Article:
St Mark’s Church to renovate and conserve historic boundary wall
One of Portobello’s most historic churches can now make essential repairs to allow safe access to its graveyard, in turn allowing it to be better understood, all thanks to a grant from the Heritage Lottery Fund (HLF).
St Mark’s was one of the first Episcopal churches to be built in the Edinburgh Diocese after the repressions of the Penal Laws that followed the Jacobite risings in the 18th century. The boundary wall around the graveyard in which the church sits, has been in a dangerous state of repair since the exceptional hard winter of 2011, necessitating the closure of the pavement on St Mark’s Place and the shoring up of the leaning walls. Due to the nature of its construction, its age and the memorials placed within, the wall is B-listed. A programme of works will now be undertaken to repair the historic wall, under the guidance of leading conservation architects Simpson and Brown. The work will comprise rebuilding the wall in some areas, and repair and repointing in other areas.
During the restoration work, information will be available to the local community during Open Days to increase understanding of the heritage contained in the graveyard and of the stone work involved in its preservation. Once the wall has been preserved and made safe, the historic graveyard will be once again fully accessible to the community. A full scale survey of all the memorials will be undertaken and information leaflets and interpretation boards produced to enhance understanding of the history of Portobello community. The restored access and safety in the graveyard will facilitate training and ease of access to those researching graveyards and family history.
St Marks is extremely grateful to the Heritage Lottery Fund (HLF), whose generous funding of half the costs of the preservation has joined funds donated by the Dunderdale (Scottish Episcopal Church) Trust, The Pilgrim Trust, and All Churches Trust.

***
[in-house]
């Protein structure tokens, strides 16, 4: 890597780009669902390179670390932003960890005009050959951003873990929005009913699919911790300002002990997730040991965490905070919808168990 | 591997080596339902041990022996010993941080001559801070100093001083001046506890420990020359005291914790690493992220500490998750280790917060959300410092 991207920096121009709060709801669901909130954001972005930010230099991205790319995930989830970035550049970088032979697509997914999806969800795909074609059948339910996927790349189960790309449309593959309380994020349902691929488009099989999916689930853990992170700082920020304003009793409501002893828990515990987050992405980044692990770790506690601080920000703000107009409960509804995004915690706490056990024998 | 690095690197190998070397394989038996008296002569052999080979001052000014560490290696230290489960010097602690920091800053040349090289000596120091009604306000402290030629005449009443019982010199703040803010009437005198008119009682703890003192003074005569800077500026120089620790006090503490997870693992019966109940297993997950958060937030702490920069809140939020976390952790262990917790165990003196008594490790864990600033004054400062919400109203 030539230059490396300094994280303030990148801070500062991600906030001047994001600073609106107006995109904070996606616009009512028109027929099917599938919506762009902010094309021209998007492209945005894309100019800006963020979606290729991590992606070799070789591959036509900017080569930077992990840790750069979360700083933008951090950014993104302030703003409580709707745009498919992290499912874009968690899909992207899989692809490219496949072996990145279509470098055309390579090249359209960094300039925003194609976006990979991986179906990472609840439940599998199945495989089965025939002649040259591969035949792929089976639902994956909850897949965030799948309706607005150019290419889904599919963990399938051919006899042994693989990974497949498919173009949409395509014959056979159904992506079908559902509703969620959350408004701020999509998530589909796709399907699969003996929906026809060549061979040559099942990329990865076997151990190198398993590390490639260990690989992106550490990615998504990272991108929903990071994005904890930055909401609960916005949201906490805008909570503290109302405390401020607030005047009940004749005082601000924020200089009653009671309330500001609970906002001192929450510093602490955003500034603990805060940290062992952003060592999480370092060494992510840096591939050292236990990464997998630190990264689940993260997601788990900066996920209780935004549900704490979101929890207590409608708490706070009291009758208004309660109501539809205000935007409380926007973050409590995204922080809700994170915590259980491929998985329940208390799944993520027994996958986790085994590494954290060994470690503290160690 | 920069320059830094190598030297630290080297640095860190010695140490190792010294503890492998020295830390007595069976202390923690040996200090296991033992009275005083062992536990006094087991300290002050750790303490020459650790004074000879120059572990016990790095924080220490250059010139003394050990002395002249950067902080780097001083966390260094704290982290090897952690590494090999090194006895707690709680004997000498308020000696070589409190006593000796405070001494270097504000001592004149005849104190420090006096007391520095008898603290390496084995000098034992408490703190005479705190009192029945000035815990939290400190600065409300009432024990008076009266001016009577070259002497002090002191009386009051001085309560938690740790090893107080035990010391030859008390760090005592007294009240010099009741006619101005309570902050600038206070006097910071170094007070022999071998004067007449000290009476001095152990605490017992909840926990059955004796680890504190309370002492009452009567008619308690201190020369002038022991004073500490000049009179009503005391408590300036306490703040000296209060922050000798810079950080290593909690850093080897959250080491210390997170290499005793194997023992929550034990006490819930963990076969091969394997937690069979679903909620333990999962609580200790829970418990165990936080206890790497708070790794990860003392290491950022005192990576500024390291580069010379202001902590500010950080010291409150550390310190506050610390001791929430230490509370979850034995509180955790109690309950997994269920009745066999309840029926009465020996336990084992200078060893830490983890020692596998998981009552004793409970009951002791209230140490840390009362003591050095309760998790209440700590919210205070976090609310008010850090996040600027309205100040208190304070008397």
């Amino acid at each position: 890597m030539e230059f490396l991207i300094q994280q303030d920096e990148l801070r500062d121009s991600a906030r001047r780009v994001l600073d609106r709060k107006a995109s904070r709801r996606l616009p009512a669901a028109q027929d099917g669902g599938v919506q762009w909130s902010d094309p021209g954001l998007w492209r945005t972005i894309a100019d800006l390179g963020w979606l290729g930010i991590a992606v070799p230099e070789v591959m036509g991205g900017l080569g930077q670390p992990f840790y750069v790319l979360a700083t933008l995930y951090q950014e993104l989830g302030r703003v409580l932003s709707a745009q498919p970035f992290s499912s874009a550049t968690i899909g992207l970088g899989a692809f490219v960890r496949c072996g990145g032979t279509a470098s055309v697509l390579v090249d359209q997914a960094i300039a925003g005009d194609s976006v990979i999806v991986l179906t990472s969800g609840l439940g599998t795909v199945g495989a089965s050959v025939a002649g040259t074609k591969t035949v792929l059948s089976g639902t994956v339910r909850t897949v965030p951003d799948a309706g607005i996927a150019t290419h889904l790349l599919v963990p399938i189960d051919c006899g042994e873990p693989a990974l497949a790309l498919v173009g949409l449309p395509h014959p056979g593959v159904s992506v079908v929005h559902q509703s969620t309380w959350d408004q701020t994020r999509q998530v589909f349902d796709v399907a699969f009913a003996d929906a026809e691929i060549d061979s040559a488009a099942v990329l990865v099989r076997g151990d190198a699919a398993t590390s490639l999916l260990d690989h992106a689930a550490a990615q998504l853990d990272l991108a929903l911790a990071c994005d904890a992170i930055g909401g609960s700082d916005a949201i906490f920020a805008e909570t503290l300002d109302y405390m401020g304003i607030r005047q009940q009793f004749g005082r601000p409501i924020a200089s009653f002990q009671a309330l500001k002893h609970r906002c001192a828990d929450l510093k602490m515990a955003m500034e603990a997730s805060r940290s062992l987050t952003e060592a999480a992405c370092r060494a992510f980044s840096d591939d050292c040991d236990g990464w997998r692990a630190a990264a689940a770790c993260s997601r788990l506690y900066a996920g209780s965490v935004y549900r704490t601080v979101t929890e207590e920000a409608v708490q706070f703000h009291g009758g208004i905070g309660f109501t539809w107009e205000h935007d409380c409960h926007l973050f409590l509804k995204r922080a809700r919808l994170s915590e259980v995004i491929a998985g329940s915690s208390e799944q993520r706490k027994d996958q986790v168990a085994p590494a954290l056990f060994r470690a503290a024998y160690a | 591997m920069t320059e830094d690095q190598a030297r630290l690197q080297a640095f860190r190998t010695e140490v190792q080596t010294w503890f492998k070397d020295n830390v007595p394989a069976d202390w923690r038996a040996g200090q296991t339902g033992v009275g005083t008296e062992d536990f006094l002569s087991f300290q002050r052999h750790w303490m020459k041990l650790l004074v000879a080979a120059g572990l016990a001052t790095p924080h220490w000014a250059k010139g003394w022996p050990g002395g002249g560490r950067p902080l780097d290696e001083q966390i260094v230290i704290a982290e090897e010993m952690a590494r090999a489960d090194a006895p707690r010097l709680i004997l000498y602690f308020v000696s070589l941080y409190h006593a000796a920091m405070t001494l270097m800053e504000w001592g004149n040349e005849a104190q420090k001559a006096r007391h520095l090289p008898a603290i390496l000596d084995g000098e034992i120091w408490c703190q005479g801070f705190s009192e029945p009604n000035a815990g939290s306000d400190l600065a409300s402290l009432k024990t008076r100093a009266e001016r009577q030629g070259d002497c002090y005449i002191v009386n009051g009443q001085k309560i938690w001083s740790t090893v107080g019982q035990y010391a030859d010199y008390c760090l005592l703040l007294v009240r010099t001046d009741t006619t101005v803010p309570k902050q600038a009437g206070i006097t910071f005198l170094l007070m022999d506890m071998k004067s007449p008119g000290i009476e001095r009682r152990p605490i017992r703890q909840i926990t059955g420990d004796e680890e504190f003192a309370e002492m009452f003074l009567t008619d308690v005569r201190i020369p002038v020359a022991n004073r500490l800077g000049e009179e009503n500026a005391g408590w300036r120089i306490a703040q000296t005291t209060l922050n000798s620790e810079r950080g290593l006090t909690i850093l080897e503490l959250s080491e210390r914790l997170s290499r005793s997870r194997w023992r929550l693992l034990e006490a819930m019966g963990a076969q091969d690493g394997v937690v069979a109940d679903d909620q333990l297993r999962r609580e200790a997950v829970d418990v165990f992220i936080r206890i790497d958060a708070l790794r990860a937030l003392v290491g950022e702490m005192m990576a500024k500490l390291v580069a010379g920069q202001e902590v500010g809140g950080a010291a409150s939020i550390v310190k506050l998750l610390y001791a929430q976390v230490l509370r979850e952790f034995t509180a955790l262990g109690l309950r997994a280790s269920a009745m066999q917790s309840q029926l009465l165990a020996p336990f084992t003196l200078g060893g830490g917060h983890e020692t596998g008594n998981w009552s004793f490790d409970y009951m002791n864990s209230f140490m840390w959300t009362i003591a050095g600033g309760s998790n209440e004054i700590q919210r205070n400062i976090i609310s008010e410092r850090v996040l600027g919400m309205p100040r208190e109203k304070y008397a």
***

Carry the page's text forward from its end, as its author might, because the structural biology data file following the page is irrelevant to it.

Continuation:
Rev Dr Sophia Marriage, Rector of St Marks said, “We are extremely grateful to the Heritage Lottery Fund (HLF) for giving a grant to complete the fundraising from so many other sources, including the congregation and local residents. The wall has been a hazard to the general public and our neighbours have been very patient while as we have worked to raise the funds. This is a wonderful opportunity to make the historic graveyard more accessible once again and provide green space for everyone in the community seeking peace and reflection in the middle of the busy Portobello High Street.”
Colin McLean, Head of HLF Scotland, said: “This is an important project driven by the local community. It demonstrates how our heritage can be a living part of a community bringing people together to learn from and enjoy their shared identity. We are delighted to be giving this very worthwhile venture our full support.”
Small scale, localised excavation will take place as required for the construction of new foundations, some of this will be in areas near burials that butt the wall. All excavations will be completed by trained archaeologists, although it is not anticipated that any burials will be disturbed during the course of the works. Both Edinburgh City Council and The Crown Office and Procurator Fiscal’s Service have been notified of the work.
The project will be overseen by Simpson and Brown who are one of the leading conservation practices in the UK. Their design team includes architect, contract administrator, quantity surveyor, structural engineer and archeological services. Over the 35 years of the practice, Simpson & Brown have carried out over 1,500 conservation projects with over 1,000 projects on buildings principally dating from the 19th century and earlier.
The work is due to commence on 25th August and run until the end of September 2015. During this period, sections of the church grounds will be inaccessible and designated for site operations.
About the Heritage Lottery Fund
Using money raised through the National Lottery, the Heritage Lottery Fund (HLF) sustains and transforms a wide range of heritage for present and future generations to take part in, learn from and enjoy. From museums, parks and historic places to archaeology, natural environment and cultural traditions, we invest in every part of our diverse heritage. To date it has invested over £500 million in Scotland’s heritage. Website: www.hlf.org.uk